Sunday, March 15, 2009

Euro-Rage: The Latest from the Continent

Euro Rage: Continental Winter 2009
By Dr. Peter Chojnowski
February 9, 2009
Iceland’s Prime Minister Geir Haarde found his car surrounded by a furious mob of egg and can hurdling fellow citizens outside his government office in Reykjavik, the capital city. This days riots, in which crowds spattered the Parliament building with paint and yogurt, yelled and banged pans, hurled fireworks and flares at government windows --- even attempting arson by starting a fire in front of the island nation’s seat of government, was simply one example of many to rock this island republic since the citizens realized exactly how hard the global financial crisis was going to hit them. In the Fall and early Winter of 2008, these demonstrations were weekly, since January 20th, 2009, the protests began to be staged daily. Riots in foreign countries are not normally taken to be of great note in the United States. It must be remembered, however, that these are the very first riots of such scale to take place in Iceland, since the anti-NATO riots in 1949; this "undemocratic" violence in, what is still, Europe’s oldest democracy, the national legislature, the Althing, having met since the tenth century.
What effectively happened to create this kind of popular wrath in this small stolid nation of 320,000 people? Nothing that has not happened in most every other country in the world since October of 2008, when the sub-prime mortgage bubble popped, along with the equity bubble in world markets. The financial system was fatally undermined when it was realized how many billions of dollars Icelandic banks were in debt to foreign financiers. The fundamental insolvency of its banking institutions caused a nationalization of the banking system and a collapse of the currency. The disappearance of easy credit and the collapse in value of Icelandic assets has caused the economy to shrink 10% over the past year (as much as Britain’s economy shrank during the Great Depression); unemployment has, consequently, surged. Not only has the besieged Prime Minister Haarde resigned and been replaced by the first Lesbian Prime Minister, but also, on account of the collapse in financial activity and resources, Iceland has been forced to accept a $10 million IMF rescue package and this, in a country that still acutely remembers the heavy hand of foreign invaders and, as witness the massive protests against the British occupation force of 1940, does not want to be saved by outsiders. Hence the paint and the yogurt.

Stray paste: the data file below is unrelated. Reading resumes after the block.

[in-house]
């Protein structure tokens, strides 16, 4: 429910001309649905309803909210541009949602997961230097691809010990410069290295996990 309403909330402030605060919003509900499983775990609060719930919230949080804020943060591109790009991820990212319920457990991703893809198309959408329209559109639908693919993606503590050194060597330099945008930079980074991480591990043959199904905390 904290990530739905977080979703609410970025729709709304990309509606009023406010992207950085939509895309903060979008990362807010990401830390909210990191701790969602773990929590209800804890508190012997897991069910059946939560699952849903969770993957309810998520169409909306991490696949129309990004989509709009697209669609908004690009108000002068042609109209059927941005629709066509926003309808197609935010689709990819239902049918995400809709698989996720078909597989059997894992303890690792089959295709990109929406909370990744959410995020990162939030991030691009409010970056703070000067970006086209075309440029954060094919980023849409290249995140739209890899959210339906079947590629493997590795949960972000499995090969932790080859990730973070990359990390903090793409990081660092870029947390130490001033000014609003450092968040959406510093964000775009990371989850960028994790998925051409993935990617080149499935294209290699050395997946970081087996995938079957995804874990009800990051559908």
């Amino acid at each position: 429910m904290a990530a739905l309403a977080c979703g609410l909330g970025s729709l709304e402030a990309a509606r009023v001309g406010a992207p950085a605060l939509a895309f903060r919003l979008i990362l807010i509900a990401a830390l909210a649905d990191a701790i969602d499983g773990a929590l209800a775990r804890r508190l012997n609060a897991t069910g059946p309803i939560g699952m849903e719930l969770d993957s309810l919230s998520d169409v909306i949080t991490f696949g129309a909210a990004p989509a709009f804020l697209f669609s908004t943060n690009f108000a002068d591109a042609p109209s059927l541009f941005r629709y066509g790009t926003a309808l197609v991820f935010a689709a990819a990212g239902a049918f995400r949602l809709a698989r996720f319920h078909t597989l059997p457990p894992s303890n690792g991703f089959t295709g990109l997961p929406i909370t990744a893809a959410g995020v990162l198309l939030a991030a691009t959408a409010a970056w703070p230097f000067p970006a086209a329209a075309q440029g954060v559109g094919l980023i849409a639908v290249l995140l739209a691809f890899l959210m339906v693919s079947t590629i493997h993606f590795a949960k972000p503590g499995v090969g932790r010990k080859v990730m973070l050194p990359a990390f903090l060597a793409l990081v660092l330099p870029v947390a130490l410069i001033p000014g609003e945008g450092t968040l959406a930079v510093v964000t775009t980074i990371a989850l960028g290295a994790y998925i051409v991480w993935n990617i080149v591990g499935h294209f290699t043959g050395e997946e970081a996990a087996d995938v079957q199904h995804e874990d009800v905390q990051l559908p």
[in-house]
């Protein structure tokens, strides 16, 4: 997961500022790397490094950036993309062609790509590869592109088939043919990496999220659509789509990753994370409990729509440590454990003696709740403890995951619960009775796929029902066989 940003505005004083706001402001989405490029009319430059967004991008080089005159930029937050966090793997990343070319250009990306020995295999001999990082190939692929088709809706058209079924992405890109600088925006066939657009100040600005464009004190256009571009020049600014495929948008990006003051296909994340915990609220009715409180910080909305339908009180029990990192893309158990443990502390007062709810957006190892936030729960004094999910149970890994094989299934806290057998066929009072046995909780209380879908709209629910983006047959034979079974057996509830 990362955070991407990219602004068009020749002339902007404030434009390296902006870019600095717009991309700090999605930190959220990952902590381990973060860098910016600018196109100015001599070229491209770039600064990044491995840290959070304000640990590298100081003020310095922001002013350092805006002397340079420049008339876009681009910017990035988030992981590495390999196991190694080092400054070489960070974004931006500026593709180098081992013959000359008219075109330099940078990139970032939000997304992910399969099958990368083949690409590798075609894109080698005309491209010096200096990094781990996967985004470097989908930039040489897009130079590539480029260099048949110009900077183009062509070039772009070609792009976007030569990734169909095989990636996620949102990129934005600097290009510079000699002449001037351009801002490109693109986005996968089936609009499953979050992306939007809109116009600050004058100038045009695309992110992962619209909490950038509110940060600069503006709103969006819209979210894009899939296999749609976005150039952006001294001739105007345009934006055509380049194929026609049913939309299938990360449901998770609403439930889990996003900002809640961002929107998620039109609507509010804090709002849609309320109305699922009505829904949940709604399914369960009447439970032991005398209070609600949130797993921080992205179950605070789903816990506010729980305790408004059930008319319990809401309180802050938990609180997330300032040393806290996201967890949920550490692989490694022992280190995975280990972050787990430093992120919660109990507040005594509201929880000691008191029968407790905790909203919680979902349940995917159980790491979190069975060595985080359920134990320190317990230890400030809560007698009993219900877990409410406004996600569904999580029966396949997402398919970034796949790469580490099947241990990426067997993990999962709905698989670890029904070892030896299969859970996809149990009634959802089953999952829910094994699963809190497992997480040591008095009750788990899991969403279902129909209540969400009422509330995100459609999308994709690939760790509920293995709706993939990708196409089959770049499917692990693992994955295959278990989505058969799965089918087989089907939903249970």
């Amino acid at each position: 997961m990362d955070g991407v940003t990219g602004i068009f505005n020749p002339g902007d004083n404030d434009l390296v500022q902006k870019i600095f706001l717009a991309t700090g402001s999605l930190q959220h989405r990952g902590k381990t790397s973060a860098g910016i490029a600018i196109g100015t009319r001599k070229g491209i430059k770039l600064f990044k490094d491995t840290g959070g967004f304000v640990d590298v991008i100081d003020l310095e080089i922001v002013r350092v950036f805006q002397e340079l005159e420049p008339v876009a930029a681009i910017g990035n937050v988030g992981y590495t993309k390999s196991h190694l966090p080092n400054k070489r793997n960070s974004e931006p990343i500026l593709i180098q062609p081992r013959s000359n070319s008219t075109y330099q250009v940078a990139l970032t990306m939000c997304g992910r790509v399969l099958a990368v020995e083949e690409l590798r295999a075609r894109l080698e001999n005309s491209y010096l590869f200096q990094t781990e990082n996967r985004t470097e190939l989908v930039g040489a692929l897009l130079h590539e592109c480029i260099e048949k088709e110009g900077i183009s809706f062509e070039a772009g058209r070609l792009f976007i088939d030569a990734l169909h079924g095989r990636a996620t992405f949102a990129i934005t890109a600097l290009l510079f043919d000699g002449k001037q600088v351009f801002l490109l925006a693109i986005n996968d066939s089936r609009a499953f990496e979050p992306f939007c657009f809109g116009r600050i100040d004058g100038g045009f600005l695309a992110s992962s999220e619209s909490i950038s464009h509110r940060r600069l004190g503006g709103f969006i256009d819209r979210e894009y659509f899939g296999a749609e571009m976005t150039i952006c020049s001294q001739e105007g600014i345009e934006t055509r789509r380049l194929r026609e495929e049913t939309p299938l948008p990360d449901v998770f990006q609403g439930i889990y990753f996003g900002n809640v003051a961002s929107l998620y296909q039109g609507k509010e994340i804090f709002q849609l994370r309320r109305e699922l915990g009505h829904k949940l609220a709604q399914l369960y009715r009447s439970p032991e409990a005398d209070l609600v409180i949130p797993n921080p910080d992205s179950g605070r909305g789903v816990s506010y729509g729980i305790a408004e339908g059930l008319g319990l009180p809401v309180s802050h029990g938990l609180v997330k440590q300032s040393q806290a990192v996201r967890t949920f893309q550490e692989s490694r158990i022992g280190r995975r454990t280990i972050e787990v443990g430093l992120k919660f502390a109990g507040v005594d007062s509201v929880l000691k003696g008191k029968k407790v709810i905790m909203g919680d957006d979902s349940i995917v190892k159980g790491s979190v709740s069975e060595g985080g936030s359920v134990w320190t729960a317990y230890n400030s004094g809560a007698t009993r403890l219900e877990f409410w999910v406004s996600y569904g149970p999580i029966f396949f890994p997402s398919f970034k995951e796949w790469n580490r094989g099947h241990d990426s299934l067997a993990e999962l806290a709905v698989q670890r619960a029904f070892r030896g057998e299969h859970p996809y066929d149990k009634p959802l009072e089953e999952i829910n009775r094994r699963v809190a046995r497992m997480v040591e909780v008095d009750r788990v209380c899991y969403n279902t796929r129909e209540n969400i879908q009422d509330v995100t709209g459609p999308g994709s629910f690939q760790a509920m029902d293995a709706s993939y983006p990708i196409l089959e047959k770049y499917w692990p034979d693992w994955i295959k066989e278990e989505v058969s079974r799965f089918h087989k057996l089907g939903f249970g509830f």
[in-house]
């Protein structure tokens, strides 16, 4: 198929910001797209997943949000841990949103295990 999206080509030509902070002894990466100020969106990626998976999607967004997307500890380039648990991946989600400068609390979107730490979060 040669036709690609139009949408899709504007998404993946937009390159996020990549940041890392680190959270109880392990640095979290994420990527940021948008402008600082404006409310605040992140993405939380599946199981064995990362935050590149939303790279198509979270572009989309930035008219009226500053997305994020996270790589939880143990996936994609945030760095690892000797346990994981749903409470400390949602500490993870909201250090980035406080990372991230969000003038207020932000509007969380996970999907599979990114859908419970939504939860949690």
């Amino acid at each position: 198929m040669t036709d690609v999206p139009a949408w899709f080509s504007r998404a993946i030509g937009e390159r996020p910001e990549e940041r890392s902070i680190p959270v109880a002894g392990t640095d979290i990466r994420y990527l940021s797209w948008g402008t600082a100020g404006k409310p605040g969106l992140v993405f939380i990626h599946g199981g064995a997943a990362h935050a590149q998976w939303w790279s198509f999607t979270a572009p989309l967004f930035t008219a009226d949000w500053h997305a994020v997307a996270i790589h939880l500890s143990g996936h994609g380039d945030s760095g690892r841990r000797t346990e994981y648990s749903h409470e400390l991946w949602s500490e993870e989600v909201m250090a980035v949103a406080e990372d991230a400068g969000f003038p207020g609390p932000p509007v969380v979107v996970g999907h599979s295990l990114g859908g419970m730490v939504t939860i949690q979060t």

According to many ancient sagas, Iceland was the entrance into Hell --- a not too surprising idea in view of the frequently spouting volcano Kirkjufell on Vestmannaeyjar; however, with the first collapse of a ruling government due specifically to the credit and financial crisis, Iceland appears to be only the first of many European nations descending into a political inferno. Indeed, the collapsing equity and credit markets, along with the straight-jacket monetary and financial regime imposed upon the member states of the European Union and the European Monetary Union, has caused a great ring of European states, stretching from the Baltics, through Russia and Ukraine, through the lower Balkan States, down across Club Med (i.e., Greece, Italy, Spain) and then up through Portugal and along the Celtic fringe, to be in the midst of or on the verge of a 1930s style depression.
Euro Rage and the Straight-Jacket Economy
The nations that are experiencing the most traumatic transformation from a boom to a bust economy are Latvia, Lithuania, and Ireland. All three of these states are part of the Euro Exchange Rate Mechanism, which can be seen as the Euro’s pre-detention cell. These countries must join Euroland, since it is written directly into their European Union contracts. The entrance of these nations into the monetary regime of the Western European Continental nations has meant that the economies of these nations have undergone massive overheating in the past few years. The obvious credit and monetary bubble created by low-interest rates, the lack of effective control over monetary policy by the national government, and exploding property values, has made for national catastrophes. In Riga, the capital of Latvia, during the boom years, property values surpassed those in the city of Berlin. Now due to the deflation of the national assets, prices of apartments have fallen 56% since mid-2007. The economy over-all has fallen 18% annualized over the last 6 months. Hoping to receive a financial rescue package from the International Monetary Fund (IMF), Latvia planned to devalue their currency, in response to an IMF demand. Brussels blocked this effort at devaluation, however. According to the EU bureaucrats, mortgage debt is, in Latvia, often in Euro’s and Swiss Francs, which would render impossible the lessening in value of the national currency. .
The credit starved Latvians are joined with their Lithuanian and Irish fellow-Europeans when it comes to being awash in debt and undergoing a dramatic drop in wages. Lithuania’s Trade Union Confederation organized the demonstrations that have denounced public sector wage cuts and increased taxes meant to make up for declining State revenue. The national debt has reached 12% of GDP (i.e., Gross Domestic Product), the economy is contracting by 4% annually and the computer company Dell has decided to move to Poland due to the inflated wage rates which became common place in the Ireland of the early 21st century. With the Irish government, on February 11, 2009, voting to approve a capital injection of $4.5 billion, Ireland became the first European Union country to take de facto control of all of its most important banks. In January, the government stepped in to nationalize the teetering Anglo Irish Bank, which was No. 3.